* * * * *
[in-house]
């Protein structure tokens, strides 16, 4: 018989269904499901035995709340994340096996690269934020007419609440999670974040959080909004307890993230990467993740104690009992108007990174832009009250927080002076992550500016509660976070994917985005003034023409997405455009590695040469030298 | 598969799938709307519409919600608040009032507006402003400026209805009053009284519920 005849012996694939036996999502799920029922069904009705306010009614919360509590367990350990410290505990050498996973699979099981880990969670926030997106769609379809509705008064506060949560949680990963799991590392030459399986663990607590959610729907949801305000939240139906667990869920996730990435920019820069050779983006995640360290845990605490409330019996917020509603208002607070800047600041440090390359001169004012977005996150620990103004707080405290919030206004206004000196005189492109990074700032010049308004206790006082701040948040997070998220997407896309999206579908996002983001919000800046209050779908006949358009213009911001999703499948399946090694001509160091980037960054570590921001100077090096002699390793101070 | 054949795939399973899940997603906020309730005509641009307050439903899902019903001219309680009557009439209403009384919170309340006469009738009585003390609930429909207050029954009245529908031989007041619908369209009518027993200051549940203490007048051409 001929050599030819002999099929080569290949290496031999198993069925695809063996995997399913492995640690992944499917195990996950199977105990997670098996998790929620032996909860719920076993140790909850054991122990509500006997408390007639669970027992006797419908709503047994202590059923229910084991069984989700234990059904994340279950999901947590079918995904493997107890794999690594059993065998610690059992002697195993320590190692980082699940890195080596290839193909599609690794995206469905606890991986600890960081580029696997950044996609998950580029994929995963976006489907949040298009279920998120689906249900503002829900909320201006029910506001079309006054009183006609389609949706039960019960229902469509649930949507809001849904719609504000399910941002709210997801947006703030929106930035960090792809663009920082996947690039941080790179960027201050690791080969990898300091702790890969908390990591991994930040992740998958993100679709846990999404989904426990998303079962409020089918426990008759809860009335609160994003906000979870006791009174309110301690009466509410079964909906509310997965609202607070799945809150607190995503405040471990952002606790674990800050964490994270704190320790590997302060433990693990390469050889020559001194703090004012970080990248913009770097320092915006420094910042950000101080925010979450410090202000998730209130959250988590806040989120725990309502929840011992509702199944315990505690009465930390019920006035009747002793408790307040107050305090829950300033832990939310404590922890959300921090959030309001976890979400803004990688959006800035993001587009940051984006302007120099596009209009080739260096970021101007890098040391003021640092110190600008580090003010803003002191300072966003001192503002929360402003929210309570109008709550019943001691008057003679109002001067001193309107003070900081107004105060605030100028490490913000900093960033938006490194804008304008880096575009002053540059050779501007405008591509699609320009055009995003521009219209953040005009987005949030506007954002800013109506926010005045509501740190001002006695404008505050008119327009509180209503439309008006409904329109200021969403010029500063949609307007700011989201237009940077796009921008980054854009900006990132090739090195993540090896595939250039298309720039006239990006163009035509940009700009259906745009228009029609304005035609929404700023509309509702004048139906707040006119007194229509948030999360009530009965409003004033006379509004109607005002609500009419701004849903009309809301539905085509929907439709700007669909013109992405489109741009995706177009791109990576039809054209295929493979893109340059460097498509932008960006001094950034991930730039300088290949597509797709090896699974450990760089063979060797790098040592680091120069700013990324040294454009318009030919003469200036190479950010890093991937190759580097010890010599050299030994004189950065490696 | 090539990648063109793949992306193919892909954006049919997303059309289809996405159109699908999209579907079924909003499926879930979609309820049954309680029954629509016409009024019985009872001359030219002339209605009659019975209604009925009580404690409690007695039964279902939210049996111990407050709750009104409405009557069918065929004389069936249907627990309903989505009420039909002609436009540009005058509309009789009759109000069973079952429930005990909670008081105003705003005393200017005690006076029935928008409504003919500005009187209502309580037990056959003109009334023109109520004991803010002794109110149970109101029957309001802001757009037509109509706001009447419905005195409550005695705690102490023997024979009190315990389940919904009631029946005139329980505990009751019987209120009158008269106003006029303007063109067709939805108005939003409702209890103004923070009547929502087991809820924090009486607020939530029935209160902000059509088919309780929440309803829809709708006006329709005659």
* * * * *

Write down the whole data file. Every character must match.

[in-house]
């Protein structure tokens, strides 16, 4: 018989269904499901035995709340994340096996690269934020007419609440999670974040959080909004307890993230990467993740104690009992108007990174832009009250927080002076992550500016509660976070994917985005003034023409997405455009590695040469030298 | 598969799938709307519409919600608040009032507006402003400026209805009053009284519920 005849012996694939036996999502799920029922069904009705306010009614919360509590367990350990410290505990050498996973699979099981880990969670926030997106769609379809509705008064506060949560949680990963799991590392030459399986663990607590959610729907949801305000939240139906667990869920996730990435920019820069050779983006995640360290845990605490409330019996917020509603208002607070800047600041440090390359001169004012977005996150620990103004707080405290919030206004206004000196005189492109990074700032010049308004206790006082701040948040997070998220997407896309999206579908996002983001919000800046209050779908006949358009213009911001999703499948399946090694001509160091980037960054570590921001100077090096002699390793101070 | 054949795939399973899940997603906020309730005509641009307050439903899902019903001219309680009557009439209403009384919170309340006469009738009585003390609930429909207050029954009245529908031989007041619908369209009518027993200051549940203490007048051409 001929050599030819002999099929080569290949290496031999198993069925695809063996995997399913492995640690992944499917195990996950199977105990997670098996998790929620032996909860719920076993140790909850054991122990509500006997408390007639669970027992006797419908709503047994202590059923229910084991069984989700234990059904994340279950999901947590079918995904493997107890794999690594059993065998610690059992002697195993320590190692980082699940890195080596290839193909599609690794995206469905606890991986600890960081580029696997950044996609998950580029994929995963976006489907949040298009279920998120689906249900503002829900909320201006029910506001079309006054009183006609389609949706039960019960229902469509649930949507809001849904719609504000399910941002709210997801947006703030929106930035960090792809663009920082996947690039941080790179960027201050690791080969990898300091702790890969908390990591991994930040992740998958993100679709846990999404989904426990998303079962409020089918426990008759809860009335609160994003906000979870006791009174309110301690009466509410079964909906509310997965609202607070799945809150607190995503405040471990952002606790674990800050964490994270704190320790590997302060433990693990390469050889020559001194703090004012970080990248913009770097320092915006420094910042950000101080925010979450410090202000998730209130959250988590806040989120725990309502929840011992509702199944315990505690009465930390019920006035009747002793408790307040107050305090829950300033832990939310404590922890959300921090959030309001976890979400803004990688959006800035993001587009940051984006302007120099596009209009080739260096970021101007890098040391003021640092110190600008580090003010803003002191300072966003001192503002929360402003929210309570109008709550019943001691008057003679109002001067001193309107003070900081107004105060605030100028490490913000900093960033938006490194804008304008880096575009002053540059050779501007405008591509699609320009055009995003521009219209953040005009987005949030506007954002800013109506926010005045509501740190001002006695404008505050008119327009509180209503439309008006409904329109200021969403010029500063949609307007700011989201237009940077796009921008980054854009900006990132090739090195993540090896595939250039298309720039006239990006163009035509940009700009259906745009228009029609304005035609929404700023509309509702004048139906707040006119007194229509948030999360009530009965409003004033006379509004109607005002609500009419701004849903009309809301539905085509929907439709700007669909013109992405489109741009995706177009791109990576039809054209295929493979893109340059460097498509932008960006001094950034991930730039300088290949597509797709090896699974450990760089063979060797790098040592680091120069700013990324040294454009318009030919003469200036190479950010890093991937190759580097010890010599050299030994004189950065490696 | 090539990648063109793949992306193919892909954006049919997303059309289809996405159109699908999209579907079924909003499926879930979609309820049954309680029954629509016409009024019985009872001359030219002339209605009659019975209604009925009580404690409690007695039964279902939210049996111990407050709750009104409405009557069918065929004389069936249907627990309903989505009420039909002609436009540009005058509309009789009759109000069973079952429930005990909670008081105003705003005393200017005690006076029935928008409504003919500005009187209502309580037990056959003109009334023109109520004991803010002794109110149970109101029957309001802001757009037509109509706001009447419905005195409550005695705690102490023997024979009190315990389940919904009631029946005139329980505990009751019987209120009158008269106003006029303007063109067709939805108005939003409702209890103004923070009547929502087991809820924090009486607020939530029935209160902000059509088919309780929440309803829809709708006006329709005659």